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(This post is part of a series on Proverbs 31. Click here to see all posts in this series.)

What, O My Son?

I have decided to start a series on Proverbs 31 because I am a woman, I am a wife, and I am a mother. The 31st chapter of Proverbs has a lot to say about women in general, and wives and mothers in particular! It’s been a while since I looked at this chapter closely, and it has been never since I really savored each verse, meditating and evaluating my heart in light of them. What better time than now?

Although most Proverbs 31 studies seem to begin at the tenth verse — “An excellent wife, who can find?” — I am starting at the very beginning, with King Lemuel’s wise mother. You see, she had an oracle — a burden, a longing, a yearning — for her son. So much so that she taught it to him. And that word translated as “taught” in verse one carries with it the connotation of reproof, discipline, and careful instruction. She was very serious about it, and very serious about making sure he remembered her words. If she lived to see his kingship, then I’m sure she was pleased to learn that he had remembered (of course whether or not he heeded her advice is unknown).

Her words begin:

What, O my son?
And what, O son of my womb?
And what, O son of my vows?

I love that.

He was her son. He came from her body. She cherishes that physical connection right from the start, reminding little Lemuel of her tenderness and love for him because he is forever a part of her. Even more, she shares with him her commitment to the Lord concerning him. Lemuel’s mother had apparently made some sort of spiritual vows regarding him, perhaps reminiscent of sweet, barren Hannah‘s, who had been rewarded with a son after years of yearning. Maybe Lemuel’s mom had a similar story, but we’re not told here; we can only speculate. One cool thing I found out is that the name Lemuel means “to God” or “belonging to God,” so it seems that in addition to the wisdom imparted in Proverbs 31:1-9, she wanted his identity to be as one who serves the Lord and who knows well who his Heavenly Father is.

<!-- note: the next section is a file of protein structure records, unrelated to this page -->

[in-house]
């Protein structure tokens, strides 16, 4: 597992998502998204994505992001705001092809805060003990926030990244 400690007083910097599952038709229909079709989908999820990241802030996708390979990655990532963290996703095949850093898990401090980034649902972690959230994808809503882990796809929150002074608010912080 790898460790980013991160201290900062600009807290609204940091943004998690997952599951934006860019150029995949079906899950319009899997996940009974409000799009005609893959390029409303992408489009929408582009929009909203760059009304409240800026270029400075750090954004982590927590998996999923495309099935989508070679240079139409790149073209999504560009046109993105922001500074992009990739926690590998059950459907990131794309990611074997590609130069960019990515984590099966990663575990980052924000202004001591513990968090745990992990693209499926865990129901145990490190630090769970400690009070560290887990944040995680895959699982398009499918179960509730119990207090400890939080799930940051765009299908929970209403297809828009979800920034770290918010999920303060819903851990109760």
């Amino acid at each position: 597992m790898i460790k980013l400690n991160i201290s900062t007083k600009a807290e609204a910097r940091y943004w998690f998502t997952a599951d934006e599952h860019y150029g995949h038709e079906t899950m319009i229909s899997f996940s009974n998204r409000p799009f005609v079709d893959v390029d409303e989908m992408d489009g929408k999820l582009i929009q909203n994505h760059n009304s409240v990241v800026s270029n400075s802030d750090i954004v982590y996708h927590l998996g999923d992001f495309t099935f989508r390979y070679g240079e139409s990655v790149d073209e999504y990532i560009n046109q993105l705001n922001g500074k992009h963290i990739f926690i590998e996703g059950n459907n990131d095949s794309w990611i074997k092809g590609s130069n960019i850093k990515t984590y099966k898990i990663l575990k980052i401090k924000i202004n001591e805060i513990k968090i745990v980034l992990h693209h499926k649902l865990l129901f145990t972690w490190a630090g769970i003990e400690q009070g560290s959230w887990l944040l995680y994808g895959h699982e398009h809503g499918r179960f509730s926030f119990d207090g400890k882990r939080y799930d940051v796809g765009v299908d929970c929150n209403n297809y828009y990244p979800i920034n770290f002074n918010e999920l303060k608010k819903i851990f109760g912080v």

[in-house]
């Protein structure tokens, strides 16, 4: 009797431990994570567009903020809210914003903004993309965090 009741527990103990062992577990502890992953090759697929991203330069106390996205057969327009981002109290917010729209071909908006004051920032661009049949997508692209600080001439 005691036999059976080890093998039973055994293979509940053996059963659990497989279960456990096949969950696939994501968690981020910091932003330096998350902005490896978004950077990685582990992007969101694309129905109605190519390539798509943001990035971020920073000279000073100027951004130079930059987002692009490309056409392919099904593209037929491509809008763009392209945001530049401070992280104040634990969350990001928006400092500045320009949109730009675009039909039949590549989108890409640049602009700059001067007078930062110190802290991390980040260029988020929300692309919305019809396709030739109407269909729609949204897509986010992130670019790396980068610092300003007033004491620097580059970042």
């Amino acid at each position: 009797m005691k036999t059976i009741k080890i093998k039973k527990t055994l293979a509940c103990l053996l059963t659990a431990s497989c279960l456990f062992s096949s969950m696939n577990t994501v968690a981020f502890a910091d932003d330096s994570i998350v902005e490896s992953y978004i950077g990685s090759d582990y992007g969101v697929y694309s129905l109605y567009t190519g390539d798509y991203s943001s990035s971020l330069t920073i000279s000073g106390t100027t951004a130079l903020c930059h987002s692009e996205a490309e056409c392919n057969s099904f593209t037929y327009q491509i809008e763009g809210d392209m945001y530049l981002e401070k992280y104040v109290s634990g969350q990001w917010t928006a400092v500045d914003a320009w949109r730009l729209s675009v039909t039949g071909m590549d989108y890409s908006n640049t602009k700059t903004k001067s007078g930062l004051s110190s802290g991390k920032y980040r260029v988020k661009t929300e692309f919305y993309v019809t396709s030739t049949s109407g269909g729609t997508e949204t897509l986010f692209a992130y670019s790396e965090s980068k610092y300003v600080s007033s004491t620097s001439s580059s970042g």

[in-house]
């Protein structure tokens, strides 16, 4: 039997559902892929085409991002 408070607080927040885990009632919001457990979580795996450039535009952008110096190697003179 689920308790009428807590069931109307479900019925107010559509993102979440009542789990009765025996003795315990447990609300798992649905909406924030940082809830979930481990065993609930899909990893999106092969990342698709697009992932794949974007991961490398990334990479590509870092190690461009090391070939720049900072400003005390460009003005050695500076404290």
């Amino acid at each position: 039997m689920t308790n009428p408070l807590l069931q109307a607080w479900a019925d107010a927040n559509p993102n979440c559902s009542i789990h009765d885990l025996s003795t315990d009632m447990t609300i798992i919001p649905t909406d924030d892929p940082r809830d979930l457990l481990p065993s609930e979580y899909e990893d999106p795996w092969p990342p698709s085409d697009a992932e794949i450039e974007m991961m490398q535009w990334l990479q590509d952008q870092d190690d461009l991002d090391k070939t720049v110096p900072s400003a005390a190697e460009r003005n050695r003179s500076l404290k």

Oh, me too, Mother of King Lemuel. Me too! I prayed for years and years before we were ready to start having kids. I prayed for my children by name, and I begged God for their salvation. I asked that He deny me motherhood, making me barren, if my children would only be destined for wrath by refusing to choose Life. Time will only tell what His complete answer to that prayer will be, but I’m still praying!

I now pray constantly for my little, almost seven-month-old boy, and for his younger brother or sister who is yet to be conceived. (Hopefully, there’s a little egg in there somewhere just waiting for its time!) Lifting up all the normal things a momma lifts up in prayer, I also really harp on that salvation and faithfulness part. It’s part of my vow to God for my children.

Now that I’m a mother, so much of my purpose is wrapped up in my son. May he know well that he is deeply cherished, that he’s forever a part of me, that he is fervently and constantly prayed for, and that he has a purpose!

More on this oracle soon!

 

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(This post is part of a series on Proverbs 31. Click here to see all posts in this series.)